The Critical Path Method is based around finishing each task before a new one is started, therefore it allows a certain flexibility if requirements are altered, changed or removed. High priority tasks get the most resources, with lower priority tasks getting rescheduled for later attention. It’s a fairly old method, but it still works well.
For software developers, Agile is the most used method, giving cross platform teams the ability to adjust, change, add, or remove changes in requirements and capacity. Flexibility is the key here. It welcomes change even towards the end of the project. If the client requests it, it can be done. It allows close, even daily interaction between the teams and the clients, constantly tweaking and improving the product or service. Speed to market and risk mitigation are advantageous. Some say that using an Agile methodology improves teamwork and effectiveness, but there is a lack of empirical evidence of this.
Here, there is an extra focus on risk and change planning and preparation. There will be some risks that are outside of the project’s scope, so preparing for these risks and planning a suitable response is vital to keep the project going. For shorter projects, days or a few weeks, Extreme Project Management is the counter to the Waterfall approach, where massive changes can be implemented without damaging the end result.
Software and Communication tools
If you only use email and group meetings to manage a project, information will be misplaced, misunderstood, and cause a lack of focus and clarity. Of course, it is possible, but Project Management software will remove many, if not all, problems encountered within a project. There is a much-reduced risk of losing progress, and you can coordinate tasks and improve workflow. Everyone is on the same page.
Project Management software will increase efficiency by removing the need to do repetitive tasks, thus freeing up the team to do more engaging work, improves clear communication lines and flexibility, and allows stakeholders, both internal and external, to have a hands-on approach.
Free vs Paid
If you have been doing things in the traditional way, with spreadsheets and meetings, why not download a free project management software to see how it works. There are plenty out there, with different plans and styles. Wryke, Jira, Trello, Asana and Airtable all have free plans, but they come with limitations, and little in the way of support and instruction. Still, it would be a good idea for a small business to get started.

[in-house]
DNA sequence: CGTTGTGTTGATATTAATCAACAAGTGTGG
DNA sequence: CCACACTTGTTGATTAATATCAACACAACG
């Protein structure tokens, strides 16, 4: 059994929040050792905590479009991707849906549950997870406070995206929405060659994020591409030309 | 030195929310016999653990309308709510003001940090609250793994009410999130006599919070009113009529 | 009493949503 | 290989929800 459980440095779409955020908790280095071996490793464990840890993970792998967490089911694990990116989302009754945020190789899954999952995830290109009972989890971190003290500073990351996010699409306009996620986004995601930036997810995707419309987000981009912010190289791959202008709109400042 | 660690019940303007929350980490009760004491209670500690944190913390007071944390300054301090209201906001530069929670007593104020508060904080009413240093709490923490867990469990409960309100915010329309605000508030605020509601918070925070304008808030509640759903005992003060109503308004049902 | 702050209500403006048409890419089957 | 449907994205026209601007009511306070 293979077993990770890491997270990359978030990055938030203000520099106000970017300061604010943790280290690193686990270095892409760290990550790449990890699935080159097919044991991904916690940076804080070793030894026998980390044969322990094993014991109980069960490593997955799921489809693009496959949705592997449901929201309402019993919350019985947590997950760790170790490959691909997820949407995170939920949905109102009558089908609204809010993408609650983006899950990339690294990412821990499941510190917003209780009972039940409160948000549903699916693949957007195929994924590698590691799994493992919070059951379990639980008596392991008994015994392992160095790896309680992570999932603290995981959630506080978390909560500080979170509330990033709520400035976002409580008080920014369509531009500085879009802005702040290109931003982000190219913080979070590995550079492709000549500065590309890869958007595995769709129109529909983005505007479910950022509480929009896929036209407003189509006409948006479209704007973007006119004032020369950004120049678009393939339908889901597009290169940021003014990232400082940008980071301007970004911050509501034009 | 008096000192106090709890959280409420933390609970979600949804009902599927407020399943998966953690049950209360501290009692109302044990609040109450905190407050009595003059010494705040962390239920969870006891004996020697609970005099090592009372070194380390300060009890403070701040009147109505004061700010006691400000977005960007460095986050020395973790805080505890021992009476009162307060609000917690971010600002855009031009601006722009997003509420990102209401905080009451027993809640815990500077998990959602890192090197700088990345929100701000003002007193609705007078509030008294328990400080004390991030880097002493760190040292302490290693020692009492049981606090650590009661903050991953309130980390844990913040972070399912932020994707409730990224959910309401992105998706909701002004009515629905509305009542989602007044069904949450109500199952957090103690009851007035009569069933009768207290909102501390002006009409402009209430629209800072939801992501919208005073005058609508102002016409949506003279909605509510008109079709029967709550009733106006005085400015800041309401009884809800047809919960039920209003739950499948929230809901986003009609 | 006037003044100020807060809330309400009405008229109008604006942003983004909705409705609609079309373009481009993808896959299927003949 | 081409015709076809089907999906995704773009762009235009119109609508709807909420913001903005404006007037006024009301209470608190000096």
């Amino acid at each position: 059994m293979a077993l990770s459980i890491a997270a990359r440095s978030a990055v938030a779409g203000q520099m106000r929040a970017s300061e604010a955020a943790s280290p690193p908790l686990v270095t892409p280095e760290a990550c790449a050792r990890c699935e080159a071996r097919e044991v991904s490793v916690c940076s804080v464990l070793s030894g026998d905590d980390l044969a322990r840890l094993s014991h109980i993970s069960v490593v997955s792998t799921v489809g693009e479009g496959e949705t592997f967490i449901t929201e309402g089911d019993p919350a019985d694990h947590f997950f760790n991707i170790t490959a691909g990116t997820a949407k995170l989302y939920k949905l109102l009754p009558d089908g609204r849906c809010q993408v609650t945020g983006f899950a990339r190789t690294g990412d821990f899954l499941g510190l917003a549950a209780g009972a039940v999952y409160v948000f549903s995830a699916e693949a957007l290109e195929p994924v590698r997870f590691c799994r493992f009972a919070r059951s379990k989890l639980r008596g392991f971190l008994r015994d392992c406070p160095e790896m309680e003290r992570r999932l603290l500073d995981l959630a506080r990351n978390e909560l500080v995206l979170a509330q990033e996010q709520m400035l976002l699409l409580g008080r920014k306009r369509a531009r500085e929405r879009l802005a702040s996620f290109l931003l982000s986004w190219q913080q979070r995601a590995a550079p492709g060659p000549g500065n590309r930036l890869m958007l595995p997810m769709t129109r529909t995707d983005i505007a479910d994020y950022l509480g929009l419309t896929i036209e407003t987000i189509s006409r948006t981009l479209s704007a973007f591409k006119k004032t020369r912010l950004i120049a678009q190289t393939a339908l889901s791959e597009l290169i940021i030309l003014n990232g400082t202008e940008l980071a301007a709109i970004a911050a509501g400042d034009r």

Paid software is obviously better in the long run, and you can upscale depending on your business needs. Plans are available for different needs and business models.
Getting everyone involved at the start, reducing potential obstacles and setting the scope out clearly is so important. It will help to prevent any major upsets along the way. With everyone on board, understanding their role in the outcome, there will be a sense of ‘buy-in’ and collective responsibility.
Highlight any possible risks
Better to do this at the start, when all are focussed on the project as a whole. Risks will vary from project to project, such as budget overspend, missed deadlines that affect others, and resource reduction. Flagging them will allow for later recognition and response.
Strategic Goal Alignment
With a strong Project Management plan, every project will contribute to company strategic goals. Teamwork and collaboration increases productivity and satisfaction.
Too many Projects on the go?
Trying to keep all teams focussed and not stressed is a juggling act, especially when you have more than one project on the go. Instead of a weekly meeting with all stakeholders, why not try for a pro-forma email every Thursday, with Project name, Status (Green, Yellow, Red + brief explanation), What’s the way back to green if not green, Potential Risks, Next Steps, to be completed by end of next business day. That way, you can flag any blockers, tighten up focus and cheer on accomplishments! Stick a reminder in your calendar, or automate the email.
Plan for the best outcome, but prepare for the worst. It gives you adaptation and flexibility. In addition, take into account individual work styles. Everyone works in a different way, and it is important to understand and take that into account.
Collaborate, Collaborate, Collaborate
Speaks for itself. Enabling a method of team communication, with scheduled meetings, will increase performance and keep everyone up-to-date with the project. Celebrate any progress in the project, encourage the team to keep up the good work, and keep motivation high.